There is no denying the impact The Beatles had on popular music and culture. Whether you are a fan or not, it is a simple truth that when John Lennon, Paul McCartney, George Harrison and Ringo Star arrived on the world stage, everything changed.
“Yesterday” takes that fact and runs with it.
After struggling musician and part-time retail employee Jack Malik (Himesh Patel) gets hit by a bus at the exact same time the world experiences a total blackout, he finds himself in a strange position.
He is suddenly the only person on the planet who remembers The Beatles. In fact, the band never existed. The world is suddenly very different.
“Yesterday,” directed by Danny Boyle (“Trainspotting,” “Slumdog Millionaire”) is a fun and unique concept, one that intrigued me when I saw the film’s first trailer. I went into the theater with high hopes—and was for the most part satisfied.
The first half of the movie is its strongest, as we follow Jack on his journey to confirm his fears about The Beatles suddenly disappearing from history. He spends time online searching for the band, their songs and albums; no dice. Along the way, certain other bands, stories and brands have vanished (Jack laments the loss of Coco Cola).
Jack then pulls out his guitar and gets to work. He has important songs to write down and record, lest they be lost forever. Some of the best scenes of the film are Jack struggling to remember the words of “Eleanor Rigby.” It is clear from the start that Jack is upset and cares deeply about saving the songs for posterity’s sake.
But then a recording is placed in the hands of mega pop start Ed Sheeran (played by himself), who invites Jack to open his concert in Moscow, Russia. It doesn’t take long for Jack to be swept up in it all, and for the world to fall in love with his amazing, “original” book of songs. Jack Malik is suddenly a household name.
“Yesterday” has plenty of weak points, one which has turned into a major controversy—that I won’t discuss, as it gives a major spoiler for the end of the film. All I will say is, people are understandably divisive. It’s difficult to decide whether the “big reveal” at the end was in good taste or not.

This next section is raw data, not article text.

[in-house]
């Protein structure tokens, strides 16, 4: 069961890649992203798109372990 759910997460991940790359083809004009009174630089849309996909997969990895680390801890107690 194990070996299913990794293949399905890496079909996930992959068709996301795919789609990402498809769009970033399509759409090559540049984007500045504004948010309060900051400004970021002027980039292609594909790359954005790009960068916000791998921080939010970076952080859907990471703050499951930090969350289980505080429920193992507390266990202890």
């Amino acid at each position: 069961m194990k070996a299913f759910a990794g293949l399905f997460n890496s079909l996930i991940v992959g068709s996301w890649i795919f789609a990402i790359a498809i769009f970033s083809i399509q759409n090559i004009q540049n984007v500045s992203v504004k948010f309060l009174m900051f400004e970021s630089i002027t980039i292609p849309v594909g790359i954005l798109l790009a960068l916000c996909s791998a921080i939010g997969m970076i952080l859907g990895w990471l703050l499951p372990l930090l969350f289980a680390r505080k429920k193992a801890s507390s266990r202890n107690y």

But I haven’t seen many people discussing another of my least favorite aspects of the film, which is the romance between Jack and his former manager/childhood friend Ellie (Lily James).
It was initially charming—the actors have great chemistry and were hilarious to watch banter and tease each other. But the romance quickly turned into a mishmash of bad tropes. In particular, an airport scene where Ellie gives Jack an ultimatum: he can either stay in England and be with her or go to Los Angeles to perform.
Wait… wasn’t Ellie his biggest supporter in the beginning? Wasn’t she the person who urged him to follow his dreams of becoming a musician?
For the most part, I left the theater in a good mood—it’s hard not to after seeing a film with an entire Beatles soundtrack playing in the background. There is plenty to enjoy about “Yesterday,” from its cinematography and occasional special effects that added a burst of fun ala “Yellow Submarine.”
But a part of me felt a bit hollow about how it ended. I wanted more explained and for things to wrap up in a more satisfying way. Since I’m pretty sure we won’t be getting a sequel, I think I’ll probably be left hanging.